Things felt different for Strays, Perkins says. Without a record deal or a sniff of major-label interest in place, the members of the band paid for the recording on their own. That kept the project "pure," with nobody from a record label butting in, asking Jane's Addiction to change notes, lyrics, chords, etc., on the album, the drummer says.
"Nothing's Shocking was fun, but it was our first big money record," Perkins says. "We had different things on our mind." Sessions, he says, were frequently interrupted by representatives from Warner Bros., the band's former label. "It was a different kind of vibe."
The band didn't have to wait long after their sessions with Ezrin were completed to reenter the corporate fray, inking a deal with Capitol Records. Perkins says the band found that it had lost none of its chemistry on its extended hiatus and that teamwork remained king.
"As a drummer, my job is to make the pulse and the bounce, but also to be musical and dynamic. Jane's Addiction is the type of music that isn't dated," he says. "The lyrics hold up because Perry cares about what he's singing."
Whether they analyze whores, pigs in Zen, money, sex or love, Perkins says, Farrell's lyrics are "honest." "That's why the album came out so good," he says. "The trick is capturing that energy when the red light is going. It's hard to catch that every one on CD. That's the trick of making a great record."
With an album in the can, the time eventually came to reapproach touring. The Jane's Addiction name, evidently, still carries mass weight, as the handful of bands it approached about hitting the road together all said yes. So, what the heck, why not resurrect Lollapalooza, which lost its alt-nation steam in the mid-'90s after booking Metallica and Snoop Dogg as headliners in successive years?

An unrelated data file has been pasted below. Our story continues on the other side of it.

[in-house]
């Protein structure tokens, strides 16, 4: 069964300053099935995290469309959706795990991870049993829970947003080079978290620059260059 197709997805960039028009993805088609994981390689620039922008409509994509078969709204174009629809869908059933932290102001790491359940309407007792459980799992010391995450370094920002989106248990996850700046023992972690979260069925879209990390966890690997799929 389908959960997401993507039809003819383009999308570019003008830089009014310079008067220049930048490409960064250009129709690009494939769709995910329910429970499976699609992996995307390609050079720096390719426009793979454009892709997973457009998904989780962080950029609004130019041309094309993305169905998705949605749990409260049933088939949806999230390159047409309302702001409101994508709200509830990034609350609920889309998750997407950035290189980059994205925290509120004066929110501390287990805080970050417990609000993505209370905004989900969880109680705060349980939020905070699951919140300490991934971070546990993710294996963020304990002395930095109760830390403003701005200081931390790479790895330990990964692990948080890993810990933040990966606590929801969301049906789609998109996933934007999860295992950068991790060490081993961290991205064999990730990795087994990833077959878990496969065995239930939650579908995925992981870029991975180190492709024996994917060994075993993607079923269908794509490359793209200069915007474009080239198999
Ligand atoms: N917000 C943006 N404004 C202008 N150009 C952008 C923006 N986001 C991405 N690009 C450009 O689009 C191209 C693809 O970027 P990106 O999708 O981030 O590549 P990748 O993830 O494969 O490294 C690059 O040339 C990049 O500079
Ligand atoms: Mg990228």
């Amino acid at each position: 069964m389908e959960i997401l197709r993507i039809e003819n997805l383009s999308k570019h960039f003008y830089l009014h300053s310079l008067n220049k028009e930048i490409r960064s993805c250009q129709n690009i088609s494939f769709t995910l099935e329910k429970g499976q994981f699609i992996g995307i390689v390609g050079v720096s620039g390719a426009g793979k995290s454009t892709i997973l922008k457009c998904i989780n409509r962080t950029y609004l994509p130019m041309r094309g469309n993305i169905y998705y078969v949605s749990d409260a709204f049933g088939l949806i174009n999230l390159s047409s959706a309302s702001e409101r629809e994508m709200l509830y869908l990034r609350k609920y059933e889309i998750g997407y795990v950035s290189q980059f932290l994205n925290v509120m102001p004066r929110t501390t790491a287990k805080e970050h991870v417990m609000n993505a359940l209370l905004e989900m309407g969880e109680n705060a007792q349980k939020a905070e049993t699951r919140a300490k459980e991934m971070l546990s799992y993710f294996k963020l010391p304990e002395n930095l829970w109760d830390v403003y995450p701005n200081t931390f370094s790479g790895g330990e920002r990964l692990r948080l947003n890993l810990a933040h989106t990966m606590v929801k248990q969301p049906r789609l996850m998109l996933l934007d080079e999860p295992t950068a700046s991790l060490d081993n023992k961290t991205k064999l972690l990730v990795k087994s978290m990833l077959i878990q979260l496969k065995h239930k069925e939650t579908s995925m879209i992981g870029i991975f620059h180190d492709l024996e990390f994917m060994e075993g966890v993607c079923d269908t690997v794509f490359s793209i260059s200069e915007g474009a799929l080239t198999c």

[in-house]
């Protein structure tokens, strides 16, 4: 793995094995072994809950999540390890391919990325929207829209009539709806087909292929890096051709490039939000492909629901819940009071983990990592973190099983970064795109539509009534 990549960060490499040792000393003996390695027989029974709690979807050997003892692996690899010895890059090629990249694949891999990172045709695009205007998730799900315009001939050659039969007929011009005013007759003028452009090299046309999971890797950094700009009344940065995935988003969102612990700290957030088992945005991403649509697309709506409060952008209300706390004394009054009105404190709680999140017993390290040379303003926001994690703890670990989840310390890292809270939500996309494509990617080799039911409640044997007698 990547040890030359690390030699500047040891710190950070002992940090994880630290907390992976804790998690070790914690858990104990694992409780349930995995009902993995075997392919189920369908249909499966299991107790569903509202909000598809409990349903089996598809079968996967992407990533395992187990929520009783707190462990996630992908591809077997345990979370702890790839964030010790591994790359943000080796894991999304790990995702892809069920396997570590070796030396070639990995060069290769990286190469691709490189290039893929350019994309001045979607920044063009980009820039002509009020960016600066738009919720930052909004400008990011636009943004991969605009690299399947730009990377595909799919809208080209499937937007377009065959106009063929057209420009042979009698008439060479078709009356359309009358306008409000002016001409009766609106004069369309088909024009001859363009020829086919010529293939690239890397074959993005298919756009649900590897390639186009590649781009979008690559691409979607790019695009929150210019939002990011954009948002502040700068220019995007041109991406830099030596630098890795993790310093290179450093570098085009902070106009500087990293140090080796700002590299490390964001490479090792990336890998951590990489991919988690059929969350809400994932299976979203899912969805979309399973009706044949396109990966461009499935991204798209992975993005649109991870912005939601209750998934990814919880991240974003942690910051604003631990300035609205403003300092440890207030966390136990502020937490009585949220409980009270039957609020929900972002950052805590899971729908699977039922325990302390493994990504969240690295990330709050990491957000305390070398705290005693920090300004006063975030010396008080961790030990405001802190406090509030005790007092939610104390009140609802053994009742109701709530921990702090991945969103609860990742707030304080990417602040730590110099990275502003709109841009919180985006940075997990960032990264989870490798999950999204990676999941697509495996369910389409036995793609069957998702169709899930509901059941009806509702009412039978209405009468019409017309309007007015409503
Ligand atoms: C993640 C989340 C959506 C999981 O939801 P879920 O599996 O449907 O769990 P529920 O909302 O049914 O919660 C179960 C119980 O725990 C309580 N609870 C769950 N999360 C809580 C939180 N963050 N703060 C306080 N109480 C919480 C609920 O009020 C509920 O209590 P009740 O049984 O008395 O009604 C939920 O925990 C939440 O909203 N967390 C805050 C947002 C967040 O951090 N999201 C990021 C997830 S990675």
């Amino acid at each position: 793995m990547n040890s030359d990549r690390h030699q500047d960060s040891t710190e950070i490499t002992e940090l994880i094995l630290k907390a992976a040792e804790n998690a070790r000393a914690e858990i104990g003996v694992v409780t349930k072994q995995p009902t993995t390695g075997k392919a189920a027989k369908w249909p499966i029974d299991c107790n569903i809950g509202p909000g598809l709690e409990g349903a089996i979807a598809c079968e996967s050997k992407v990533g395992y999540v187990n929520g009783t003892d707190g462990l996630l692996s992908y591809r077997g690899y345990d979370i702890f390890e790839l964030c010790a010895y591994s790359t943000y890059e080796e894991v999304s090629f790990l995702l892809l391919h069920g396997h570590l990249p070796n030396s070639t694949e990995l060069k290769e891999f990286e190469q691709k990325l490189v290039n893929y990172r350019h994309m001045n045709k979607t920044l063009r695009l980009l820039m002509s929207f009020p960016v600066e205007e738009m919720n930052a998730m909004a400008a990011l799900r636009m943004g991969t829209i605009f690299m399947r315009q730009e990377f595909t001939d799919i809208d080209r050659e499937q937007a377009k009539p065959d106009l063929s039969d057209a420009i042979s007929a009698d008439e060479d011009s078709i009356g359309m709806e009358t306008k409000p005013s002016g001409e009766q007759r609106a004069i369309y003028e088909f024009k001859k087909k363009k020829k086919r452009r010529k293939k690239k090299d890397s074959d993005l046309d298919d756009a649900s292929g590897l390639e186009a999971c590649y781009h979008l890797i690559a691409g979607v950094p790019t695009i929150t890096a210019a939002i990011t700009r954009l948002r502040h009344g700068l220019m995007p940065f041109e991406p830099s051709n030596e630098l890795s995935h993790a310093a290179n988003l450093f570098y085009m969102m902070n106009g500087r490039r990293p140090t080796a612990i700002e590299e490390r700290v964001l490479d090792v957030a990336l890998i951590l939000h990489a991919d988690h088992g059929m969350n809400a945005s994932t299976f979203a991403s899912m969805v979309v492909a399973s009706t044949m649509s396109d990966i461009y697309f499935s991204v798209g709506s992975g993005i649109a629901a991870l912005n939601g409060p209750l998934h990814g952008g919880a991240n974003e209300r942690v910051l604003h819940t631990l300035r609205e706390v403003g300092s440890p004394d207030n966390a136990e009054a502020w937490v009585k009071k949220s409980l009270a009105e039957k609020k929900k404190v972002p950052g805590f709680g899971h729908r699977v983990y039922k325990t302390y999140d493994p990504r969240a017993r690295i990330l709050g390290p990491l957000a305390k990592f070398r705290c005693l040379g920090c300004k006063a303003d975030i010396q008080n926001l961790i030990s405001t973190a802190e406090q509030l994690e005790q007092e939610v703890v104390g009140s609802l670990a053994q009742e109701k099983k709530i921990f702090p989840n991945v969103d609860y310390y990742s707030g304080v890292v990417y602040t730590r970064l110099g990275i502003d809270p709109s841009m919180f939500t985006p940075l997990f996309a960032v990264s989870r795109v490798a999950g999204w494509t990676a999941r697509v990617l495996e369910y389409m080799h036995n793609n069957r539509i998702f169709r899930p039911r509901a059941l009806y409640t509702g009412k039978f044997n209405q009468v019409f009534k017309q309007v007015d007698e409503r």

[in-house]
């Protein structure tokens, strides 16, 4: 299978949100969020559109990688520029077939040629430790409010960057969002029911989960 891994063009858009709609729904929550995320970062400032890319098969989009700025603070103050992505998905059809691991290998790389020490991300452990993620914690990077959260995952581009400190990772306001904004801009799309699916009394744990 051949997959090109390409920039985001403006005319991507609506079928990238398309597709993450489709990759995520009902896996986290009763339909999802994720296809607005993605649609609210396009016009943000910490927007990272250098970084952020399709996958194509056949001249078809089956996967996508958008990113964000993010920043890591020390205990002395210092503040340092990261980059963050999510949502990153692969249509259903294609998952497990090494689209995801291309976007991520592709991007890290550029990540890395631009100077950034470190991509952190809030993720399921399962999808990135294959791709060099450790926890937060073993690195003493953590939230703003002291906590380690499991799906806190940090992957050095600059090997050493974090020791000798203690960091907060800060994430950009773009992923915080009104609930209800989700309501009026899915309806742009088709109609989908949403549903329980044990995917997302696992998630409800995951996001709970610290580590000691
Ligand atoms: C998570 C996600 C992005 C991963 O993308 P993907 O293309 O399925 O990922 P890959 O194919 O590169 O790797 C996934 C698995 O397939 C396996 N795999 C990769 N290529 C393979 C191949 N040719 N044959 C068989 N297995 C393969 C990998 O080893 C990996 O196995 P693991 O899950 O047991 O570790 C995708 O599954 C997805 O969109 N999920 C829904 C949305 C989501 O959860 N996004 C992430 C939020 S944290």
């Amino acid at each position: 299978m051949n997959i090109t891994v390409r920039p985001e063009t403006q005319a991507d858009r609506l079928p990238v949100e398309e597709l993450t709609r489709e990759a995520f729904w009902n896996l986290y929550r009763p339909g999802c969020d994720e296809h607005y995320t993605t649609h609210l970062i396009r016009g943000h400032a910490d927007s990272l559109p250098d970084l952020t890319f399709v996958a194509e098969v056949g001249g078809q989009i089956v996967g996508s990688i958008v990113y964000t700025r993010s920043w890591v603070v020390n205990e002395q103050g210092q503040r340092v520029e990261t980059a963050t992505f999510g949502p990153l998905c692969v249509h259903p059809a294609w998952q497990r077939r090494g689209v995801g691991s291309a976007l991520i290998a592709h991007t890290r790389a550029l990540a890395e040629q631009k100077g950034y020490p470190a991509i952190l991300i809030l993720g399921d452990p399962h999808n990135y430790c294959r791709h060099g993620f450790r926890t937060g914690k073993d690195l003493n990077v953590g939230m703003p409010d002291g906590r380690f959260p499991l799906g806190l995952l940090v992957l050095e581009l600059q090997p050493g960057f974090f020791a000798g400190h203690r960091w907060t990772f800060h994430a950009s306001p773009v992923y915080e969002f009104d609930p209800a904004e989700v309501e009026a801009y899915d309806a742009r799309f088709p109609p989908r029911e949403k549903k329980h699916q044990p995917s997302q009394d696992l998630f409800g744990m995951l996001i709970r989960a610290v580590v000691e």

"It is a huge undertaking, but I think the time was right," says Perkins. "The music right now on the tour is this great West Coast movement of really intense musicians writing good songs. Queens [of the Stone Age] has the fuckin' coolest record. They really care about their instruments.
"People can get your music a month early on the Internet, so what are you going to do?" he ponders further. "Do live shows. They can't take that from you." (Coincidentally, A Perfect Circle will be performing in place of Queens of the Stone Age here in Phoenix.)
Nor can they cripple the right for these folks to be conscientious artists, another long-standing part of Lollapalooza, of course. In addition to the information booths from various advocacy organizations, Perkins says the fest has put a new emphasis on "alternative energy," which comes in handy when Mother Nature is ripping through your venue.
"The whole show [in Noblesville] was run on soy," he says. "We had the whole thing running on biodiesel. Information about that is there for people. That to me is exciting. There is information for you to take home if you want it. If you don't, you don't have to.
"It's always great to have good conversation, though."